Purple Magazine
— F/W 2014 issue 22

Patrick Mauriès

The French writer, aesthete, and Purple contributor PATRICK MAURIÈS secretly collects books and decorative objects. For the first time, he opens THE DOOR TO HIS PARISIAN APARTMENT, which is filled to the brim with rare finds from his flâneries and reflects his sophisticated curiosity and exceptional taste.

photography by GIASCO BERTOLI

A view of the living room with the books du jour French books to the left, Italian in the back, and English to the right A little iron staircase overlooks the “meditation room,” which was added to the apartment a few years ago


Here is a prime paradox for our time: between posting “selfies” and sharing stuff on Facebook and similar sites, we’re spending a lot of time filling the digital ether with images of ourselves, but we don’t think of showing where we are, our “places.” They’re dead things, inert universes of little interest, we might say. But I see deeper reasons for this reticence. Even though we are perfectly willing to show “everything,” from the most insignificant to the scabrous, we’re on the fence as soon as we’re asked to expose our “interior” — in all senses of the word — torn between a sort of vague indifference or embarrassment (because of the ordinariness of our surroundings, the absence of harmony therein, the disorder of everyday life) and our fear of pretention (our disdain for the subjects of those glossy decorating magazines, in which the rich, nouveaux or not, stand blissedout in front of the proof of their fortune). In our society of frenzied consumption, it is more licit to exhibit your body or your face (hence the “face” in Facebook) than the interior of your home, perceived as an obscene accumulation of possessions. Our modesty has hidden itself inside our homes.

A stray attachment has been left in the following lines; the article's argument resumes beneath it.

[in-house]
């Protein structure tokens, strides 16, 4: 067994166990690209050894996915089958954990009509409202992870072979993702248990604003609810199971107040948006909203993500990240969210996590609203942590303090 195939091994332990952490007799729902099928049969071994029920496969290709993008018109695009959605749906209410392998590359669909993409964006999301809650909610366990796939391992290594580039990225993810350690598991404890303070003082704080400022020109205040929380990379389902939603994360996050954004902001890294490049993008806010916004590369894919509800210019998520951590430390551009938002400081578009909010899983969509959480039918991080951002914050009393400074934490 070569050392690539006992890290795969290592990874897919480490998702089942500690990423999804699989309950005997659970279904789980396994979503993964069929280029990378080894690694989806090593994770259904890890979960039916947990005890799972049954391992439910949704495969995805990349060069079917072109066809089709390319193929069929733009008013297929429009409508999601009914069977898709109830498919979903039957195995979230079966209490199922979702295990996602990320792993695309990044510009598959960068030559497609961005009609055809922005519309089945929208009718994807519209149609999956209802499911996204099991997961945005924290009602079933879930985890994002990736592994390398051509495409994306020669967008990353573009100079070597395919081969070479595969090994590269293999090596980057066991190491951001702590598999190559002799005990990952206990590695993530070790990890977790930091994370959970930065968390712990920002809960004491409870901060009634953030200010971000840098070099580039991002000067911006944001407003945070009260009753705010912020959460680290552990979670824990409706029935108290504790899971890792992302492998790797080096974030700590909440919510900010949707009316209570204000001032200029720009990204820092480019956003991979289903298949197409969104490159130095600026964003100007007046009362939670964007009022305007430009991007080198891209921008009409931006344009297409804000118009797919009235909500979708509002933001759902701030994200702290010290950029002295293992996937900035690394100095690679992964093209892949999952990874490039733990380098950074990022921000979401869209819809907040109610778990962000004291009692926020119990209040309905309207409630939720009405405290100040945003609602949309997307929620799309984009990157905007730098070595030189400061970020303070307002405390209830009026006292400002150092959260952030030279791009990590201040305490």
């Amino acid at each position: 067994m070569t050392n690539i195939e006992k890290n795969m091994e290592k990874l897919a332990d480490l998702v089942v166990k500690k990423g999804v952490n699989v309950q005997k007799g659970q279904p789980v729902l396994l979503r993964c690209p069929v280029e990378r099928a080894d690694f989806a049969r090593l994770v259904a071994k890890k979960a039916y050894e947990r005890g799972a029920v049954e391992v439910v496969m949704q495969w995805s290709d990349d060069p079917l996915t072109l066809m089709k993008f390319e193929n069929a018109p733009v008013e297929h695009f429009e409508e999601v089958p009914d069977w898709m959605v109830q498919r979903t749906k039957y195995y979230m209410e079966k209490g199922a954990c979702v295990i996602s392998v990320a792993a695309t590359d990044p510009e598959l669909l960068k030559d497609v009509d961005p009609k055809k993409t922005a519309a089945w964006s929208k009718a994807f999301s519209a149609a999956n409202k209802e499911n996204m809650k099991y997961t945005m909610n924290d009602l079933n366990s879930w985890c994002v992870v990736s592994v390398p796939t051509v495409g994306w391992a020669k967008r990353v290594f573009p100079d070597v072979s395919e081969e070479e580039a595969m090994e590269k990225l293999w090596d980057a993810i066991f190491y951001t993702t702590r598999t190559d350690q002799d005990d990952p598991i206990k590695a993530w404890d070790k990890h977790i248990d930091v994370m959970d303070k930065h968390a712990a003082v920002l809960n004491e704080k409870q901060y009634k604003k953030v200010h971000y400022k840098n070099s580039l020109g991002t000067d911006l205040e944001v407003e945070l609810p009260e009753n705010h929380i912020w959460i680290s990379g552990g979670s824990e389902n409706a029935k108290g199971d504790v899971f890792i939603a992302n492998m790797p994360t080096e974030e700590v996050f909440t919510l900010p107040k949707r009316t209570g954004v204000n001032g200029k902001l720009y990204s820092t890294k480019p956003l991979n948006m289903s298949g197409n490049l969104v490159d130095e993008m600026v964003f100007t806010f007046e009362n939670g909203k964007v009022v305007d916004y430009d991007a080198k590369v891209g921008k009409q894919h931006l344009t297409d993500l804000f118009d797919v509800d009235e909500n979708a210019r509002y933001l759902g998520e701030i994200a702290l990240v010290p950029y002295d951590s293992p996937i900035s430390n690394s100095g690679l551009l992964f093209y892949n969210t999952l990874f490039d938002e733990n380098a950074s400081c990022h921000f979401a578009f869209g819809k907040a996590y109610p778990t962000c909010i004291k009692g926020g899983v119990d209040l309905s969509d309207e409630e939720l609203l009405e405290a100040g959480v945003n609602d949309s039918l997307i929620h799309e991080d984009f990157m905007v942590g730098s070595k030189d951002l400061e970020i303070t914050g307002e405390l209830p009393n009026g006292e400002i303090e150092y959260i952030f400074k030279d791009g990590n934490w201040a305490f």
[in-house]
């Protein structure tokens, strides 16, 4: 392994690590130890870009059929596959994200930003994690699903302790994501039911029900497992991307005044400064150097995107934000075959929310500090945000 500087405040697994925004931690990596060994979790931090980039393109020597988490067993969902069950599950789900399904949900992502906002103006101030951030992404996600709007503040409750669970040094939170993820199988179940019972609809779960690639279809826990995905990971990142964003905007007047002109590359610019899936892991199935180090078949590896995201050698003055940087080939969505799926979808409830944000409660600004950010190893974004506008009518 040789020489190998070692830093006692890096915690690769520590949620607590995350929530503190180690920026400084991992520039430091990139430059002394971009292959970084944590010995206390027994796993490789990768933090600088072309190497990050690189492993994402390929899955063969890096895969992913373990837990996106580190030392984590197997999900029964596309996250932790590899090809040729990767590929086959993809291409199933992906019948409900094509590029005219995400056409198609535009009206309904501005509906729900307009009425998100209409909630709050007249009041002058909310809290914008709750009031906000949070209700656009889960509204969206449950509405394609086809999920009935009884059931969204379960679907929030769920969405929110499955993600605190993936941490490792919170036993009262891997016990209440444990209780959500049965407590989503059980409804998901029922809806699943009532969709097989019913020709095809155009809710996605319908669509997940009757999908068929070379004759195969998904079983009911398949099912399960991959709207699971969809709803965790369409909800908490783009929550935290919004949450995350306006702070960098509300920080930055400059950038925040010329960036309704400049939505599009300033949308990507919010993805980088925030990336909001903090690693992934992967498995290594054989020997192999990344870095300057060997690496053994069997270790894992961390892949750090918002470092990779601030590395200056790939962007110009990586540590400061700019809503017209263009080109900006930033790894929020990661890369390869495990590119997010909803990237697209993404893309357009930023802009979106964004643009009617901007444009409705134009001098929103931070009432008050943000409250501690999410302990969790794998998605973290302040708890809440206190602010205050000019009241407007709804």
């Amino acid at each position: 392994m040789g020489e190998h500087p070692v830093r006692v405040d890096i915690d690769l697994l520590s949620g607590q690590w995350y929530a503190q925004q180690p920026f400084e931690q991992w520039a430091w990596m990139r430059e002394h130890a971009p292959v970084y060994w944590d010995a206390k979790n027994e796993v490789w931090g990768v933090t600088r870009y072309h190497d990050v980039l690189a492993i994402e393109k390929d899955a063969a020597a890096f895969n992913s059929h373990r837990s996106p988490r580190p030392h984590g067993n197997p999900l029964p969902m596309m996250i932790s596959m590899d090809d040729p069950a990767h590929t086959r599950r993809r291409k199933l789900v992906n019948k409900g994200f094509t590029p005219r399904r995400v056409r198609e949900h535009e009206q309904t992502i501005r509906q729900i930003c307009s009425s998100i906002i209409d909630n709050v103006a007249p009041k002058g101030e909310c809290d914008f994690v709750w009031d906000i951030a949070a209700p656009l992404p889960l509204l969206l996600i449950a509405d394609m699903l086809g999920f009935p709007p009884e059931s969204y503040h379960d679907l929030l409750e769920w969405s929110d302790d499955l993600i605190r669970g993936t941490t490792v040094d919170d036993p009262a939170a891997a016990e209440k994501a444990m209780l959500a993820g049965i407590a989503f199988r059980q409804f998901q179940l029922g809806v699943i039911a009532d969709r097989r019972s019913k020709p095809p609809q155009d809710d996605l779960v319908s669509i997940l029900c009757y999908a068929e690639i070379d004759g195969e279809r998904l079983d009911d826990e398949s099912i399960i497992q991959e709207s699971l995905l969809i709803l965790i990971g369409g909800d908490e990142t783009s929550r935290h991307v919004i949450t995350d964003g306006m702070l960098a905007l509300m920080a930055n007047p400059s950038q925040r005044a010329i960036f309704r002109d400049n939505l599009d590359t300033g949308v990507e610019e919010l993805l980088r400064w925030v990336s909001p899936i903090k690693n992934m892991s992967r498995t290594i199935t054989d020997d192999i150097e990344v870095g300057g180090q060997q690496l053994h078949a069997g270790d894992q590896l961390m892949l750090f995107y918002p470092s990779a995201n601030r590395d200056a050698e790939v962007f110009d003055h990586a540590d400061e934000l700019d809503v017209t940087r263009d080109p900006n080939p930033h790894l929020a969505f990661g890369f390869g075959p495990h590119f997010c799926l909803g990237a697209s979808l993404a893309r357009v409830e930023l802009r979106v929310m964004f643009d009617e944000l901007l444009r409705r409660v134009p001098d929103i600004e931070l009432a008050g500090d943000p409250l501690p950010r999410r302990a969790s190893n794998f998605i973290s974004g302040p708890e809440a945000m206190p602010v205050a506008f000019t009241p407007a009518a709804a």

A portrait of a young girl by Zinaida Serebriakova, found for almost nothing at the Drouot auction house

The enthusiastic master of passion for interior decoration, the prolific and infamous Mario Praz, having written several essays and two books on the subject (La Filosofia dell’Arredamento, Milan, 1964, and Scene di Conversazione, Rome, 1971), did not feel the need to deny the imputations of “narcissism” he received after publishing a 400-page tome he’d written about his own home (La Casa della Vita, Milan, 1960); a need I have always found as unjustified as it is inexplicable in reference to a man with such a sophisticated mind.

“The home is the man; tell me what it looks like and I’ll tell you who you are,” reads one of his most famous lines. All images of the insides of our houses offer an indirect “Chinese” portrait — fragmented through an endless number of objects and reflections, as intriguing as it is oblique and incomplete — of its owners. And if we are talking about narcissism, Praz would at the very least be annoyed. I see in this involuntary double game the source of inexhaustible fascination that representation has for us, be it in painting or in photographs, of private homes, self-portraits in the mirrors of things.